3115732217_d7901f1545_m.jpgClimate change will most likely affect California more dramatically than it does many other places, according to researchers speaking Tuesday at the American Geophysical Union’s annual meeting in San Francisco. The panel featured new research into climate change impacts on sea level rise, agriculture, water evaluation and planning, air pollution, and extreme climate events.

Climate researcher Dan Cayan, from the Scripps Institution of Oceanography, described California as “extra vulnerable” to climate change and gave a broad (and somewhat scary) overview of the reasons why. The state’s temperature increases are expected to be similar to the global average temperature rise in the coming decades, making for hotter summers with longer heat waves. Given the expected increase in population in California’s interior, longer and harsher heat waves could have significant public health implications.

On top of the more intense summers and milder winters, precipitation across the state may well decrease, especially in Southern California. These drier conditions will be compounded by a significant withering of the Sierra snowpack. Even with a moderate increase in temperature (2 degrees C), Cayan says more than half of the historic California snowpack will disappear by 2100, as the mountains get more rain than snow at higher elevations. That can increase flooding and coupled with expected sea rise over the next century, the San Francisco Bay and the Sacramento/San Joaquin Delta may be in for some extreme events.

Fortunately, others are looking into sea level rise and what it’s going to mean for the San Francisco Bay Area and the coast of California. Peter Gleick, president and founder of the Pacific Institute, spoke about a new study currently under review focused on the projected impacts of sea level rise, including flooding and erosion, and the potential responses. The study will evaluate flood and erosion potential, create detailed maps of California’s vulnerable areas, estimate risks to populations and structures, anticipate costs of various adaptation strategies, and make policy recommendations. Gleick cited one immediate need as a catalog of the state’s existing levees and their conditions.

The report’s results should be out in February, which is also when we should see the draft version of the first California Adaptation Strategy, which aims to compile information on expected climate change impacts for the state and provide policymakers and resource managers with strategies for addressing them.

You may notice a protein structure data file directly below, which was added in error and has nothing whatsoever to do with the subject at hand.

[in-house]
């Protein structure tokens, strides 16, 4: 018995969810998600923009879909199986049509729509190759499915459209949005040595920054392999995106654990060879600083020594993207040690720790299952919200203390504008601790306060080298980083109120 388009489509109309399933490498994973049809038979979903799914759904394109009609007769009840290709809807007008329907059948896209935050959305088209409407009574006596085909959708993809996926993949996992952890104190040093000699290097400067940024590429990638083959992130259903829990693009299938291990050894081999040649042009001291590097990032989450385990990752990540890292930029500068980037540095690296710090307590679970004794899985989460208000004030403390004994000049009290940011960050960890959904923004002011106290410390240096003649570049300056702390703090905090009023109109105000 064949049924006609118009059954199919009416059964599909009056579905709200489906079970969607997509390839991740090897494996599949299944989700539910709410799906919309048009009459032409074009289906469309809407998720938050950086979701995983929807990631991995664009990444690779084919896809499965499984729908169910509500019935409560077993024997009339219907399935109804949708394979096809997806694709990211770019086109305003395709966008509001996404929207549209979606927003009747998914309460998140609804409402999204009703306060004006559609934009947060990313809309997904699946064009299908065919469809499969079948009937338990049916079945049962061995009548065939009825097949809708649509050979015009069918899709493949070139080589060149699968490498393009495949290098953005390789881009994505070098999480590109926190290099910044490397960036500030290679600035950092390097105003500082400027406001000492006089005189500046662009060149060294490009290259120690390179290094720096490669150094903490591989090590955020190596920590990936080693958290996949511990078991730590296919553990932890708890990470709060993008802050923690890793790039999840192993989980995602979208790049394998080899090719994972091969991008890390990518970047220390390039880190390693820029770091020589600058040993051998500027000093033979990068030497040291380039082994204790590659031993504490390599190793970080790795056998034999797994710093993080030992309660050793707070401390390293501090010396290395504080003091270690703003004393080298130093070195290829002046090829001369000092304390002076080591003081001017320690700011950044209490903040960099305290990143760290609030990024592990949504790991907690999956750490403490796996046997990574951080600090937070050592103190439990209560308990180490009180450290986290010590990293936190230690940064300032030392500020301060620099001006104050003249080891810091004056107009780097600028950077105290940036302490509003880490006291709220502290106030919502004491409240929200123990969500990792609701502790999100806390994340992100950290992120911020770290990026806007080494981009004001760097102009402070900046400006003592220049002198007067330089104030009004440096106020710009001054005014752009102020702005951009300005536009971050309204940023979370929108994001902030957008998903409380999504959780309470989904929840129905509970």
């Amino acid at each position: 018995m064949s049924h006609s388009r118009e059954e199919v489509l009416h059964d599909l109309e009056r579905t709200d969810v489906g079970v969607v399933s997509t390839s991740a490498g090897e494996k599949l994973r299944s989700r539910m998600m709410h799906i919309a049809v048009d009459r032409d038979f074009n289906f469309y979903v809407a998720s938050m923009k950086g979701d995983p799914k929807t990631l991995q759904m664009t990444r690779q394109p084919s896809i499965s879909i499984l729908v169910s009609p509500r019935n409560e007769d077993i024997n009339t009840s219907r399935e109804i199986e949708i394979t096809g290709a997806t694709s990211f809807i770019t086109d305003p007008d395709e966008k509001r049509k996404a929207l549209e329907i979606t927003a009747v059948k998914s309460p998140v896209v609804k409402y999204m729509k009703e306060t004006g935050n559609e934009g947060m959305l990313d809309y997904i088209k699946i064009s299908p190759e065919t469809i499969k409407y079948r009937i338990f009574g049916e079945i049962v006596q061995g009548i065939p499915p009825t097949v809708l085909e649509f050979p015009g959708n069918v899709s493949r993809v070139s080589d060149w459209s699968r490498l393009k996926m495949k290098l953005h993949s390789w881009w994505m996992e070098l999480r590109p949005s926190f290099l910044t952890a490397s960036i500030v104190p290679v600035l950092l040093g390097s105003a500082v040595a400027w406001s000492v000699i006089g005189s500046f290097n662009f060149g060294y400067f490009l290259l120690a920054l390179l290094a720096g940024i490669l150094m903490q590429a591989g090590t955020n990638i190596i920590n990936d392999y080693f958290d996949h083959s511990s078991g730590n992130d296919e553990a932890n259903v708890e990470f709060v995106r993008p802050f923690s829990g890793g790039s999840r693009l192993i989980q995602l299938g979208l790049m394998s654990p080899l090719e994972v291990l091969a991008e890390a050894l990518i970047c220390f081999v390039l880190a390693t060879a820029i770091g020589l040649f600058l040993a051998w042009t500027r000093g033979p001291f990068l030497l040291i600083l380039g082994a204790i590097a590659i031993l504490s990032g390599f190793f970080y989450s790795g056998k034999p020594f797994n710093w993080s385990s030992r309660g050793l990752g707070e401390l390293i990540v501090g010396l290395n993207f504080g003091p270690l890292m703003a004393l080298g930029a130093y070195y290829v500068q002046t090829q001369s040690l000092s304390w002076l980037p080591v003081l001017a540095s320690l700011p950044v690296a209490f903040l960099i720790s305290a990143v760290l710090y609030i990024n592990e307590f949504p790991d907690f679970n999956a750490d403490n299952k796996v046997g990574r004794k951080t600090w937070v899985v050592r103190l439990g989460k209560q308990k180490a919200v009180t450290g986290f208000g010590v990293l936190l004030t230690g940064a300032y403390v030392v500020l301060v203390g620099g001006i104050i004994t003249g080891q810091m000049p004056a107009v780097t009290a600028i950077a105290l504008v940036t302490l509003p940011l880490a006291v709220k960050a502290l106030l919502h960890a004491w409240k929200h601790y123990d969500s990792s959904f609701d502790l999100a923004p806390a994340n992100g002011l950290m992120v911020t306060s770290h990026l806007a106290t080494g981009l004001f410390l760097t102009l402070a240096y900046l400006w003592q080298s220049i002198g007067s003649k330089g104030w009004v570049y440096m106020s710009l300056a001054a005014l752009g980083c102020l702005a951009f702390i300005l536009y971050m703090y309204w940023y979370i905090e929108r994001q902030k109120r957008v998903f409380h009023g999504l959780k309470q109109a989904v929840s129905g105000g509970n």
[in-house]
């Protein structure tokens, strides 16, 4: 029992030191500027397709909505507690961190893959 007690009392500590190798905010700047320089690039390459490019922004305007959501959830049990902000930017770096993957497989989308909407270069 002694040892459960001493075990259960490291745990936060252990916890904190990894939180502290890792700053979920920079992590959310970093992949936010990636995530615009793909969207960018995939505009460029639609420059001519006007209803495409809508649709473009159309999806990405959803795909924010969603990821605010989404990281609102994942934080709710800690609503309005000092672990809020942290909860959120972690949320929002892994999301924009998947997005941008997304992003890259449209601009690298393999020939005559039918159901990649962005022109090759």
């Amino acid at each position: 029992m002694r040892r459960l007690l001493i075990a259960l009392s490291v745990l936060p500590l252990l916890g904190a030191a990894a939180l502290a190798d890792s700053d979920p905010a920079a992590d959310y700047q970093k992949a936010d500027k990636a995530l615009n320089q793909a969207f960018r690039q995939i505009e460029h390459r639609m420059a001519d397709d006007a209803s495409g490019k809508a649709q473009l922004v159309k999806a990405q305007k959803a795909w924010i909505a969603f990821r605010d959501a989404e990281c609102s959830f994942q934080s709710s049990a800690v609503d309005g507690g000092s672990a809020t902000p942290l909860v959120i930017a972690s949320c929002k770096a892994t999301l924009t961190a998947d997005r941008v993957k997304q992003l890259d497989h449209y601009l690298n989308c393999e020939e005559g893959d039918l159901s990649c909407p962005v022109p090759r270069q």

When Mitigation Falls Short, Adapt

3042486968_0a474edd83_m.jpgWhile California has plans in place to reduce greenhouse gases, to mitigate the effects of climate change, it is only recently that the local governments have begun thinking about adaptation strategies, according to two reports released today by the PPIC.Preparing California for a Changing Climate” and “Climate Policy at the Local Level: A Survey of California’s Cities and Counties.” Both focus on what is being done currently to confront climate change and where the state and municipalities need to focus adaptation efforts, in order to prepare for future environmental changes.

According to Ellen Hanak, who co-authored both studies, while three out of  four California’s communities are “doing something” related to climate change, only half of that group is looking into adaptation strategies and developing plans for protecting community assets.

“The focus has been on bringing greenhouse gases down,” said Hanak. “Only recently have folks been looking into climate impacts.”

Adaptation is a critical element because even if the world does reduce emissions significantly, Californians still may face problems like sea level rise, increased wildfires and flooding, public health issues related to air quality and increased temperatures because of change that has already been set in motion.  The extent of these problems, of course, will depend on how successful we are with mitigation strategies.  The less successful we are at reducing greenhouse gases, the better we need to be at adapting to change.

Hanak sees the executive order issued by the Governor on Friday requiring state agencies to assess and plan for sea level rise due to climate change, which we blogged last week, as one positive step in this direction.  Because the order mandates an assessment of projected sea level rise, local governments will soon have a benchmark to use for planning their adaptation strategies.

Governor Orders Plan for Rising Seas

Governor Schwarzenegger today issued an executive order (S-13-08) requiring state agencies to assess and plan for rising sea levels caused by climate change.


The order instructs the California Resources Agency, Dept. of Water Resources, Energy Commission and others to come up with a game plan for coping with the risk of encroaching sea water in coastal areas, and gives them two months to convene an “independent panel” to study the problem and make recommendations.

According to the Governor’s order:

“California’s water supply and coastal resources, including valuable natural habitat areas, are particularly vulnerable to sea level rise over the next century and could suffer devastating consequences if adaptive measures are not taken…”

The nation’s oldest continuously operating sea level gauge, located at Fort Point in San Francisco,  logged a seven-inch rise during the last century. Current projections, which combine data from traditional ground-based meters with satellite telemetry, project that with a lax response to climate change, the Pacific could rise three times that much this century.

The order goes out three days before Schwarzenegger hosts a Governors’ Climate Summit in Beverly Hills.